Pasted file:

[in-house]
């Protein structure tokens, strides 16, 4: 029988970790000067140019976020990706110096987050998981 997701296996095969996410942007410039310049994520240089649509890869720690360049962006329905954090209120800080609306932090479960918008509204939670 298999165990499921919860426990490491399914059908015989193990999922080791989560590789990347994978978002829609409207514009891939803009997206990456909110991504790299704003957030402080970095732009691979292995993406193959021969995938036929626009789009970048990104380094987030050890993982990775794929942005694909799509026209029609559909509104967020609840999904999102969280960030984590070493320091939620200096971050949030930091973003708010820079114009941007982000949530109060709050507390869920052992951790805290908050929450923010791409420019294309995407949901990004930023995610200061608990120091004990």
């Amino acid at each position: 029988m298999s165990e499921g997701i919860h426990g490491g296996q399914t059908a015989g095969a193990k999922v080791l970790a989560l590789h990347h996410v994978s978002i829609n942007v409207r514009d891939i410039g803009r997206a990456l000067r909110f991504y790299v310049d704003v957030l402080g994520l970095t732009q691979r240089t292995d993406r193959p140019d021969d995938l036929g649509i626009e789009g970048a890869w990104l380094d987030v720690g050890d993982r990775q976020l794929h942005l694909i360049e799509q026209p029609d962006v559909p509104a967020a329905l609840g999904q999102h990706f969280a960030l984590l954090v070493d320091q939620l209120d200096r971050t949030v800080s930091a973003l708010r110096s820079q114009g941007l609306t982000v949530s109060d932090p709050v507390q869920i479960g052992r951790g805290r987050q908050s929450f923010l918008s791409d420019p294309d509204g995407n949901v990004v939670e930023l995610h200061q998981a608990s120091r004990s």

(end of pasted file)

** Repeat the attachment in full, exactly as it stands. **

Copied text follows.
[in-house]
């Protein structure tokens, strides 16, 4: 029988970790000067140019976020990706110096987050998981 997701296996095969996410942007410039310049994520240089649509890869720690360049962006329905954090209120800080609306932090479960918008509204939670 298999165990499921919860426990490491399914059908015989193990999922080791989560590789990347994978978002829609409207514009891939803009997206990456909110991504790299704003957030402080970095732009691979292995993406193959021969995938036929626009789009970048990104380094987030050890993982990775794929942005694909799509026209029609559909509104967020609840999904999102969280960030984590070493320091939620200096971050949030930091973003708010820079114009941007982000949530109060709050507390869920052992951790805290908050929450923010791409420019294309995407949901990004930023995610200061608990120091004990």
């Amino acid at each position: 029988m298999s165990e499921g997701i919860h426990g490491g296996q399914t059908a015989g095969a193990k999922v080791l970790a989560l590789h990347h996410v994978s978002i829609n942007v409207r514009d891939i410039g803009r997206a990456l000067r909110f991504y790299v310049d704003v957030l402080g994520l970095t732009q691979r240089t292995d993406r193959p140019d021969d995938l036929g649509i626009e789009g970048a890869w990104l380094d987030v720690g050890d993982r990775q976020l794929h942005l694909i360049e799509q026209p029609d962006v559909p509104a967020a329905l609840g999904q999102h990706f969280a960030l984590l954090v070493d320091q939620l209120d200096r971050t949030v800080s930091a973003l708010r110096s820079q114009g941007l609306t982000v949530s109060d932090p709050v507390q869920i479960g052992r951790g805290r987050q908050s929450f923010l918008s791409d420019p294309d509204g995407n949901v990004v939670e930023l995610h200061q998981a608990s120091r004990s």